Leading technology with talent

Written by
Sushant Upadhyay
Aon Hewitt Middle East

11 Oct 2017

11 Oct 2017 • by Sushant Upadhyay

What impact will the fourth industrial revolution have on talent?

The desire to use technology to achieve innovation and genuine change, rather than incremental improvements, will need to be embedded within organisations. Innovation is key here. The use of technology in sectors such as education and healthcare will hopefully make high-quality learning and medical services available to everyone at affordable prices. That will be the best impact of technology – achieving a greater good.

How do we ensure data works for us, rather than against us?

The biggest risk we face is errors in how data is analysed and the subsequent insights drawn from it. Machines can do analysis better than humans can, but we need to be very clear about what we are programming them to do, since one erroneous analysis or mistake can influence decisions that turn out to be poor.

Currently, proficiency in data analytics is a specialised skill that few employees have; however, very soon we will need all employees to have the skills to work with data. Putting data analysis into context will still require a strong human intervention.

How can we ensure our employees continue to grow?

Some skills will become less important, such as the manual crunching of complex data (machines can do it better, faster, cheaper) and many other labour intensive skills; essentially this means any repetitive task around data and information. However, there are multiple skills that will need to evolve. Decision-making skills will continue to be important, but the ability to make decisions as a result of trusting data analytics provided via artificial intelligence will become vital.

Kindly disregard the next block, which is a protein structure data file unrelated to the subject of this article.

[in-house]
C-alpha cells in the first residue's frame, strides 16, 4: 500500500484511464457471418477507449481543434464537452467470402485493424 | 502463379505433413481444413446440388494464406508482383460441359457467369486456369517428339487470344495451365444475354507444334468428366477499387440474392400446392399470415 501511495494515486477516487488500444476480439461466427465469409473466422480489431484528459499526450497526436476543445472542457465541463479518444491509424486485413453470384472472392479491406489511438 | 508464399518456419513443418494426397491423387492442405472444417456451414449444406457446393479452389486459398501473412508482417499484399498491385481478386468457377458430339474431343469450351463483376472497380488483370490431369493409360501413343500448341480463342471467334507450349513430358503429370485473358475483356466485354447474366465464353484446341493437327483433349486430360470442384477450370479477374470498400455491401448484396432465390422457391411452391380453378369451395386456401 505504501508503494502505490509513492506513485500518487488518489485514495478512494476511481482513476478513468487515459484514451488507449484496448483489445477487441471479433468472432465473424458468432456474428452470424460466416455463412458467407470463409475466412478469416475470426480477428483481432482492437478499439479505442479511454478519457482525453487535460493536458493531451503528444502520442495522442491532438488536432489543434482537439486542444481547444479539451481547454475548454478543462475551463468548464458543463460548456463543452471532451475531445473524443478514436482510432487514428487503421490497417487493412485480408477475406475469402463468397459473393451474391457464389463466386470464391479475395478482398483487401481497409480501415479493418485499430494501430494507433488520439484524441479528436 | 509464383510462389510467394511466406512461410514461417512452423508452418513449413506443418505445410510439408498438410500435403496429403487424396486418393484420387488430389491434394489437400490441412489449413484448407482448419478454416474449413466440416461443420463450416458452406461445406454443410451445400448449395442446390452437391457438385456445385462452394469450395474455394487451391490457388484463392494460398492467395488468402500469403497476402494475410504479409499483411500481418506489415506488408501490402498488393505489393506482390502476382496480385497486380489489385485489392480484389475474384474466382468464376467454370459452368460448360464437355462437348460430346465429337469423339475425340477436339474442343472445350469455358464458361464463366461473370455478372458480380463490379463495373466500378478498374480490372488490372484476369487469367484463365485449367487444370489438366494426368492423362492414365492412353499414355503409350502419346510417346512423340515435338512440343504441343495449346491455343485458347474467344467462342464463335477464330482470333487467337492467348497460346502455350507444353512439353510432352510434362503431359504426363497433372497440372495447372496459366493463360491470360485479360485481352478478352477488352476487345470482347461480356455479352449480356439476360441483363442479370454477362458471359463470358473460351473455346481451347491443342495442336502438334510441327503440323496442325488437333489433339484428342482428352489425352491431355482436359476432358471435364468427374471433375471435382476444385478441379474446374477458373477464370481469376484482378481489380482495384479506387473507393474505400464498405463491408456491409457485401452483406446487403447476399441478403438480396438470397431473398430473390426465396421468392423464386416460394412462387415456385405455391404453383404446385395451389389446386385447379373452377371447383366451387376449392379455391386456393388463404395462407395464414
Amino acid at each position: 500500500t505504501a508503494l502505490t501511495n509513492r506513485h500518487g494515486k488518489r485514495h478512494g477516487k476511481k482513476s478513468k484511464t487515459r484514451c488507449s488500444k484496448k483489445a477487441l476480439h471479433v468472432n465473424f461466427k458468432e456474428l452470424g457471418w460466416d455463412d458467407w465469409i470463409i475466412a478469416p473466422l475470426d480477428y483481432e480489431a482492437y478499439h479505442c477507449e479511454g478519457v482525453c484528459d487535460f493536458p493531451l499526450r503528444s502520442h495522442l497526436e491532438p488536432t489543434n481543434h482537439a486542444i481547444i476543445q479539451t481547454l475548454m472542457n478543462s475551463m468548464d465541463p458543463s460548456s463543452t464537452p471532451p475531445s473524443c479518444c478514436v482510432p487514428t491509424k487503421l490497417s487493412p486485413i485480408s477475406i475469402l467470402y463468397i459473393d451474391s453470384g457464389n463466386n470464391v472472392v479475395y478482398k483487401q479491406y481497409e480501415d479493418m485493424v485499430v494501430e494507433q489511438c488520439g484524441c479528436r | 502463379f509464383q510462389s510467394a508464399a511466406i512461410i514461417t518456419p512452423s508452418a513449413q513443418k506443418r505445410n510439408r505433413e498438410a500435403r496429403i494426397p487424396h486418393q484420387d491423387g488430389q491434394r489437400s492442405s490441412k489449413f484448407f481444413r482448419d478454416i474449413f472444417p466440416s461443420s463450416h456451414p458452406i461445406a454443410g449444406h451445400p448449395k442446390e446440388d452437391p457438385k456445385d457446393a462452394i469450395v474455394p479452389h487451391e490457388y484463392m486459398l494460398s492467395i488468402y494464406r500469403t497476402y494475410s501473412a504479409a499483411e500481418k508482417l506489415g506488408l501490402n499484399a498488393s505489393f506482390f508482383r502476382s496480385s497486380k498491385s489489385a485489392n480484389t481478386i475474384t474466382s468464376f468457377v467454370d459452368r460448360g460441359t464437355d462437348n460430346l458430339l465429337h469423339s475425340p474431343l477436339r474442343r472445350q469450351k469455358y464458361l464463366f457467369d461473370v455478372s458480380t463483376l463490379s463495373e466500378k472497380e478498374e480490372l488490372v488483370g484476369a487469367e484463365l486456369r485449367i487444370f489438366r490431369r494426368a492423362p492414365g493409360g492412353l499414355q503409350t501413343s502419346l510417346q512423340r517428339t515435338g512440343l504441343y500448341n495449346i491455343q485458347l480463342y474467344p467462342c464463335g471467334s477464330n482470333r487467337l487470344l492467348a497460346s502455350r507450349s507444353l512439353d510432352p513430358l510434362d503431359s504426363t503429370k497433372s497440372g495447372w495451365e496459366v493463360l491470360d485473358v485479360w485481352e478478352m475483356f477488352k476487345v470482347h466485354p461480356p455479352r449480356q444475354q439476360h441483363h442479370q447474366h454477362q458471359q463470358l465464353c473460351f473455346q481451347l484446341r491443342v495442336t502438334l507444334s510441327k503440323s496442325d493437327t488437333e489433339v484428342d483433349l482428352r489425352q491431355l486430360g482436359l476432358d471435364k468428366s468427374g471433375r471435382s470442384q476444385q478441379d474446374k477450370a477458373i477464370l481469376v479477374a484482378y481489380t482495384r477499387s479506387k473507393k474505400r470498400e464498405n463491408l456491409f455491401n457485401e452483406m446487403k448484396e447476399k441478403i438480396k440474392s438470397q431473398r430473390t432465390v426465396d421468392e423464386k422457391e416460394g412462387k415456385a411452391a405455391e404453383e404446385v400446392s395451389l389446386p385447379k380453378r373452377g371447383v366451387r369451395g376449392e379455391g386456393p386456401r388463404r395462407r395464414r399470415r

Likewise, communication and collaboration skills will continue to be important, but communicating in a virtual environment, liaising with a short-duration project team, will be a new skill that is required.

Who is already doing this successfully?

One thing that caught my attention was some firms have made it mandatory to have 30% of attendees in any brainstorming or planning meeting aged under 30. It adds a tech-savvy perspective to challenge new thinking. If key meetings do not have people who think and breathe technology, firms will struggle to develop products and solutions for tomorrow.

In future, work will be more modular, and more networked, diverse teams will come together for a short period to do a task and then move on. The positive part is that they will be doing more ‘meaningful’ work.

How is the region placed to deal with this?

The Middle East can be at the forefront of the future of work. It has been a talent magnet and can emerge as a hub, building a futuristic way of working, involving meaningful use of artificial intelligence and developing best-in-class talent. The key enabler of this may be making futuristic technology a part of education. In most parts of the world, education systems still lag behind on this.

What excites you most about the future of work?

A constant need for learning. My advice is to stop hiring people who cannot work with technology and data. It will be a fundamental skill everyone must possess. If you have employees without this skill, identify them and train them.

Aon Hewitt Middle East